Fortunately, when we encounter a difficult text in God’s Word, we know what to do. We don’t rely on our inadequate human reason or limited knowledge for biblical interpretation. We see if other portions of Scripture can help us out. “Scripture interprets Scripture.” And that’s why our sermon begins today with a look at Matthew 10. If you have your Bible, please feel free to follow along.
In Matthew 10, Jesus sends the twelve disciples to preach that the kingdom of heaven is near. Before the disciples leave, Jesus tells them, “Acquire no gold nor silver nor copper for your belts, no bag for your journey, nor two tunics nor sandals nor staff, for the laborer deserves his food.”
Jesus’ disciples are to carry with them no extra supplies as they go out to preach the Gospel. They are to rely upon the hospitality of those who believe the Gospel that they preach. Believers will feed them, give them water, care for them in sickness, visit them in prison if need be. They’ll do so in response to being forgiven, in thankfulness for God’s pardon and peace.
As for those who reject the Gospel and the disciples who preach it, what will happen to them? Jesus declares in verse 15: “It will be more bearable on the day of judgment for the
of Sodom and than for that town.” Gomorrah
We should note two more things from Matthew 10. As Jesus concludes His instructions to the disciples, He tells them in verse 40, “Whoever receives you receives Me.” The disciples are Jesus’ ambassadors, proclaiming His Word. To receive them is to receive Him. To care for them is to care for Him. To reject them is to reject Him, because they proclaim His Word.
And note Jesus’ final comment in verse 42: “And whoever gives one of these little ones even a cup of cold water because he is a disciple, truly, I say to you, he will by no means lose his reward.” Jesus praises those who will give water to His disciples because they are His ambassadors; and in that praise, He calls His disciples “these little one.” They are not little ones in the sense of infants or little children; but as servants of the Servant, they are among the least of all.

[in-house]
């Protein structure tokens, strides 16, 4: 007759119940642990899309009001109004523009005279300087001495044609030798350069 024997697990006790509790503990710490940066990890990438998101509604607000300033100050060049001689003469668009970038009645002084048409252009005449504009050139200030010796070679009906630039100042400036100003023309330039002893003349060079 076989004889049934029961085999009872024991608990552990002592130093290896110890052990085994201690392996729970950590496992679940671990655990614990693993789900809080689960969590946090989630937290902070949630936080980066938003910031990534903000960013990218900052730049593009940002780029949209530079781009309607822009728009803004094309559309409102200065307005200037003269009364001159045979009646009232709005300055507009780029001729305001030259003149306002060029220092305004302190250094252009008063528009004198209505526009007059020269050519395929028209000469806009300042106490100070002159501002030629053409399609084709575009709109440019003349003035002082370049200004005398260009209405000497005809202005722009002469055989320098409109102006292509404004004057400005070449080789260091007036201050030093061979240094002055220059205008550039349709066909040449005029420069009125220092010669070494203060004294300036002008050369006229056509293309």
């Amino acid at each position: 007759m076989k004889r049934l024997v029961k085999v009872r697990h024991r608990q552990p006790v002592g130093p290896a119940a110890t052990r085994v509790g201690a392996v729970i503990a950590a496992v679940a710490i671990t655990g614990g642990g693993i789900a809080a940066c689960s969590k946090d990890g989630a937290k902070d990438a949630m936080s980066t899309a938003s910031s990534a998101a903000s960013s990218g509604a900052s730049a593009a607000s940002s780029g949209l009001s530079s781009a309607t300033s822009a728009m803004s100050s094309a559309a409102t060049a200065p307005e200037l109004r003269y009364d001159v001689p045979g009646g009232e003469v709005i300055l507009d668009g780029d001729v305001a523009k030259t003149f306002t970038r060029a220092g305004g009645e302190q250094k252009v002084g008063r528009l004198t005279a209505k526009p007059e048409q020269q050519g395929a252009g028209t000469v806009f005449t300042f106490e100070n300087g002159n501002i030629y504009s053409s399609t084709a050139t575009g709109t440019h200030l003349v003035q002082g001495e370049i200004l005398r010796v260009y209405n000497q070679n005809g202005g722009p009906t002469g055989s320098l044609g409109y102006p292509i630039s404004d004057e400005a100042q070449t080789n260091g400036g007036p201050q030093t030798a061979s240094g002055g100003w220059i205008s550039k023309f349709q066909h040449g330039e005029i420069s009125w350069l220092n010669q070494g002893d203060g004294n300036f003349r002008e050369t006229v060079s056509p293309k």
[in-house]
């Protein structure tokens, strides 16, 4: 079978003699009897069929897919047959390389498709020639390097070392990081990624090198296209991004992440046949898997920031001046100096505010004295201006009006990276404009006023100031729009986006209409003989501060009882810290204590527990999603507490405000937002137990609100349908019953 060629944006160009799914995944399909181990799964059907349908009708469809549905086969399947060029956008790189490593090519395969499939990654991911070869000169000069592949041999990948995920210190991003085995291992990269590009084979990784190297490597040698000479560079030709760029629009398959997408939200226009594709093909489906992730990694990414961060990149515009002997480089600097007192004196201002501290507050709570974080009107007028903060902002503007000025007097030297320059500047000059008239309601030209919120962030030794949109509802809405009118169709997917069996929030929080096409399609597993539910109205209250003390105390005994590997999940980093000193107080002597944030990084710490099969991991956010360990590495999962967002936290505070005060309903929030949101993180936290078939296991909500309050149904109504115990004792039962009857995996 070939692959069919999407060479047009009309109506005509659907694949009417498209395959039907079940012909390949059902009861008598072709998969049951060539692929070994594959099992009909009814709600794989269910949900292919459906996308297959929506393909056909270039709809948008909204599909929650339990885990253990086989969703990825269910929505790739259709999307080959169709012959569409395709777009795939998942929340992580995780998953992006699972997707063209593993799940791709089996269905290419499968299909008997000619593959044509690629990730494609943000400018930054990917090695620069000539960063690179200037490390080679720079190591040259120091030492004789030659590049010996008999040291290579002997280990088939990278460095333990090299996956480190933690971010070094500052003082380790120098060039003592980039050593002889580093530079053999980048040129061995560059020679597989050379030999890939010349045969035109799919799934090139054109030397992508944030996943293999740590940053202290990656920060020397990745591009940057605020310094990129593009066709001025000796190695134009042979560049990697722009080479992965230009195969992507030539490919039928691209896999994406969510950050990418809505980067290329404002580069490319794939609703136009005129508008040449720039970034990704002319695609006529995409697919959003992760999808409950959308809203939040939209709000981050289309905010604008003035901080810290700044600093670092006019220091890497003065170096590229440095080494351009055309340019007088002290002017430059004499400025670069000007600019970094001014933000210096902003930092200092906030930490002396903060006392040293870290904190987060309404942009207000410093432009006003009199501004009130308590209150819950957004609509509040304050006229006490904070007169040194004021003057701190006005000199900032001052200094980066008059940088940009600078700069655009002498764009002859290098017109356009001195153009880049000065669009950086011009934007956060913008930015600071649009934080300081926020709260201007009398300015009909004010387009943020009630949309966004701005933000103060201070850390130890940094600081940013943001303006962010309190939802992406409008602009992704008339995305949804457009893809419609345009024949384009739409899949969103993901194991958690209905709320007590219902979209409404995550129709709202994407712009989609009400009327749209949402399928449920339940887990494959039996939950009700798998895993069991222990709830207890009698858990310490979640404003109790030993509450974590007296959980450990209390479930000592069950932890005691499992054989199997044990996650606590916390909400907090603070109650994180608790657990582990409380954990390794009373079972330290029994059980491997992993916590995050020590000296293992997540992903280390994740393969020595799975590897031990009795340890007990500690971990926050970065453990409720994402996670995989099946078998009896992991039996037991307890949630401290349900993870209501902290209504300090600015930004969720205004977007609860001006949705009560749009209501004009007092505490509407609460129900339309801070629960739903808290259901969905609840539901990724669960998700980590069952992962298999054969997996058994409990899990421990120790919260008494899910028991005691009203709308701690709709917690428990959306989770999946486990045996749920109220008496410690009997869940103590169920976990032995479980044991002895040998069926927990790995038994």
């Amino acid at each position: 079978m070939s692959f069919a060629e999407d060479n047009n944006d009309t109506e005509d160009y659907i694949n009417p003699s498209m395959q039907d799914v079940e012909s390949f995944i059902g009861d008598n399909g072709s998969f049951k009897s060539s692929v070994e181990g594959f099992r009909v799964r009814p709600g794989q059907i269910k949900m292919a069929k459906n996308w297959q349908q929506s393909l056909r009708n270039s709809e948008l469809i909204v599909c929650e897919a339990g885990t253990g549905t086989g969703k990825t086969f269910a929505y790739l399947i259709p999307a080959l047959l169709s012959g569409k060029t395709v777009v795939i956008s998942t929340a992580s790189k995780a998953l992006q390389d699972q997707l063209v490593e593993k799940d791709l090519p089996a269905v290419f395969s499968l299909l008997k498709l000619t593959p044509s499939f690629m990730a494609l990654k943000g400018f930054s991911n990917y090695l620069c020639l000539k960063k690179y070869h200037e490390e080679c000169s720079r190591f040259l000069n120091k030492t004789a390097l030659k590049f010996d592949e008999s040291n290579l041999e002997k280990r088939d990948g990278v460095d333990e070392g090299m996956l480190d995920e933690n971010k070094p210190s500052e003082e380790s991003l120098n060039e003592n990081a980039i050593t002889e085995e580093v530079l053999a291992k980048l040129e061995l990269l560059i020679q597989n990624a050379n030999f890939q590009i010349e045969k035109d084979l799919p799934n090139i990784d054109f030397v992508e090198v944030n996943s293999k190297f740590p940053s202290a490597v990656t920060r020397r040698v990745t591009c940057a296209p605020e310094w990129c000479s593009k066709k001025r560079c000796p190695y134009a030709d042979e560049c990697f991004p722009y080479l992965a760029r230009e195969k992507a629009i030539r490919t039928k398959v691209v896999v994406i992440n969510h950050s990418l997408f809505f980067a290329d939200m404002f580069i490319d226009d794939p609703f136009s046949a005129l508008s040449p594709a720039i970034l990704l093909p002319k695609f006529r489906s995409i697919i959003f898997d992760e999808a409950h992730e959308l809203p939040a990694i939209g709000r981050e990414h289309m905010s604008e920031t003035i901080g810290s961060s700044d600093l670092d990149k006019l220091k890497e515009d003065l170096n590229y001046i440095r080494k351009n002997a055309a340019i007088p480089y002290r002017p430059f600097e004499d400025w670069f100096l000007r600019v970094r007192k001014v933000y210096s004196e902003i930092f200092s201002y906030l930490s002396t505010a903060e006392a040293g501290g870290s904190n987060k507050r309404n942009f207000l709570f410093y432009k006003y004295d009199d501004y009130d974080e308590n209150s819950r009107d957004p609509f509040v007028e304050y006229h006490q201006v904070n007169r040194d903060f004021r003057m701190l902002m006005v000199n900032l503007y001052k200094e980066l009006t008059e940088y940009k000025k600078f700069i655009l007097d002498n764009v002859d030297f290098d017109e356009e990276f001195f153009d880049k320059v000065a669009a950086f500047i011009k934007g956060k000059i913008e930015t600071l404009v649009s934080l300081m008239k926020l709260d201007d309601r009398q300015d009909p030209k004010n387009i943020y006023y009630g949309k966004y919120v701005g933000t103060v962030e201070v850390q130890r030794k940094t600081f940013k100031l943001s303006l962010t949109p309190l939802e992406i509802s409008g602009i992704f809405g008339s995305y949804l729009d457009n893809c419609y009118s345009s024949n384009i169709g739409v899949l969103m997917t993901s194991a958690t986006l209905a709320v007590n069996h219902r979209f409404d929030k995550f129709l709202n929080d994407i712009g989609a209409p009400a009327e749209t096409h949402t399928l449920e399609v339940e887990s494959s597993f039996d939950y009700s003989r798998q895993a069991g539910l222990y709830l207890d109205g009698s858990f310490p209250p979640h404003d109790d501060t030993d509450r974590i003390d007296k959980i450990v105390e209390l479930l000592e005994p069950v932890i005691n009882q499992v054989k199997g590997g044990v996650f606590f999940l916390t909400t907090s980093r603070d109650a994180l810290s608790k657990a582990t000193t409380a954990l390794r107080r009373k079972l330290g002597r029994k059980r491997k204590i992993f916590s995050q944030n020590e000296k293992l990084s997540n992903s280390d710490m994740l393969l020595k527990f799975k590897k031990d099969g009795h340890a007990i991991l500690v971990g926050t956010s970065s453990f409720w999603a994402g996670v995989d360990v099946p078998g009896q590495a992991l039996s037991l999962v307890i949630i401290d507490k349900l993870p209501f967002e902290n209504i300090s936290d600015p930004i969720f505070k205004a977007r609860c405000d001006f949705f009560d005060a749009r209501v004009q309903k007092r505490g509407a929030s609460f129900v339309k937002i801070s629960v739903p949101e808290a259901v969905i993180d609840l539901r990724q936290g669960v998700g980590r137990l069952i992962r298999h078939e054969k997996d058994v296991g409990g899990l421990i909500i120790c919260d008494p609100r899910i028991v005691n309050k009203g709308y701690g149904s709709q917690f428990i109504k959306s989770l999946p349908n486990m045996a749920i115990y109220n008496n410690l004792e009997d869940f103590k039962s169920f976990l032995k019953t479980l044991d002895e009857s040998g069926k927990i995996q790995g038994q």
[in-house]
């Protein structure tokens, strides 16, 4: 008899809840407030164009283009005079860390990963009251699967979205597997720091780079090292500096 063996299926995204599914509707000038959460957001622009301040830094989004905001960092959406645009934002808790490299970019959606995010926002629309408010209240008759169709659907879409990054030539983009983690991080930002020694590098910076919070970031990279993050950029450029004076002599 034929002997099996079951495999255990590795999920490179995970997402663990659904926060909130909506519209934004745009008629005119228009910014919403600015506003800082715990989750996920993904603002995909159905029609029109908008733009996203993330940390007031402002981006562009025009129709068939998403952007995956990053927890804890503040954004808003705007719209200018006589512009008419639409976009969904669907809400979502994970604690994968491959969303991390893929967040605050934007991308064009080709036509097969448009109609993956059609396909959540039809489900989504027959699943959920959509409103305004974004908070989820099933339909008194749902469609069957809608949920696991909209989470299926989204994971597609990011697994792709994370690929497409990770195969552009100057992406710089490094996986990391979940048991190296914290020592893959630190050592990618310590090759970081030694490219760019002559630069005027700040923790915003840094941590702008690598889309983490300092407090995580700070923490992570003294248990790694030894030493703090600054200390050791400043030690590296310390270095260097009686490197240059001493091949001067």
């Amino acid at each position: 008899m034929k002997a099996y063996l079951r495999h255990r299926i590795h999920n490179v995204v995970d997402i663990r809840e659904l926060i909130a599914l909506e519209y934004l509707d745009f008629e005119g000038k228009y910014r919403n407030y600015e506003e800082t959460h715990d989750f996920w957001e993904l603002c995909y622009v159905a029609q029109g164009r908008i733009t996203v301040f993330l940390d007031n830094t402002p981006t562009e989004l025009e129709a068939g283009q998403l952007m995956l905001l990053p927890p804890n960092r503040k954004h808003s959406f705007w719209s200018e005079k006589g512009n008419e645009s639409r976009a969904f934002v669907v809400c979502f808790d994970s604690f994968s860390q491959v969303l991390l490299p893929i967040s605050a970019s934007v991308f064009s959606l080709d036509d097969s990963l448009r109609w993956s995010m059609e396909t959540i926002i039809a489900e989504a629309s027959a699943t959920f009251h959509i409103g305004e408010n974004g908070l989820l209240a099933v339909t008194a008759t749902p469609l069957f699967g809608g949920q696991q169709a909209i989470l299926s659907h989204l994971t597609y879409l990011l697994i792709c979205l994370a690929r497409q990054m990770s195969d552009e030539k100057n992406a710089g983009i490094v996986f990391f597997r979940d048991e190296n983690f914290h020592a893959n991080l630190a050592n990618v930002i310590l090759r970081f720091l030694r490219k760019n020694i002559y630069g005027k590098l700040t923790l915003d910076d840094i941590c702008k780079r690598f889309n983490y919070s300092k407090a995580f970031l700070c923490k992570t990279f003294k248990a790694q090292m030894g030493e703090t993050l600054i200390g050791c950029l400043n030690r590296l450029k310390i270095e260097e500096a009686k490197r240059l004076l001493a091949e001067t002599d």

Now there’s a reason we have spent so much time speaking of Matthew 10 so far: I propose to you that Matthew 10 is the best commentary you’ll find to explain our text from Matthew 25. Notice the connections. In our text, all people are gathered for the Final Judgment. The believers enter the kingdom of heaven and eternal life; the unbelievers depart into everlasting fire—a judgment far worse than the momentary fire and brimstone that rained down on
Sodom and . Gomorrah
What is the measure by which they are judged? They are measured by their treatment of “the least of these.” To the believing sheep, Jesus says: “I was hungry and you gave Me food, I was thirsty and you gave Me drink, I was a stranger and you welcomed Me, I was naked and you clothed Me, I was sick and you visited Me, I was in prison and you came to Me.”
When the sheep express confusion as to when they did this, Jesus responds: “Truly, I say to you, as you did to one of the least of these My brothers, you did it to Me.” He condemns the unbelieving goats for their failure to do the same. When they object, He says to them: “Truly, I say to you, as you did not do it to one of the least of these, you did not do it to Me.” It’s an echo of Jesus’ words from Matthew 10. So we ask the good Lutheran question: “What does this mean?”
First of all, it does not mean our text teaches that the sheep save themselves by feeding the hungry, clothing the naked, or visiting the sick or imprisoned. We know this already, of course; for if believers are saved by such things, then they are saved by their works—not by the perfect life and sacrificial death of Jesus.
However, this is often how this text is interpreted: Help the one in need and go to heaven; ignore them and you’ll be condemned. This is the popular application of our time—social gospel—the false teaching that the Gospel is all about helping the underprivileged in this life, and not really about forgiveness and eternal life.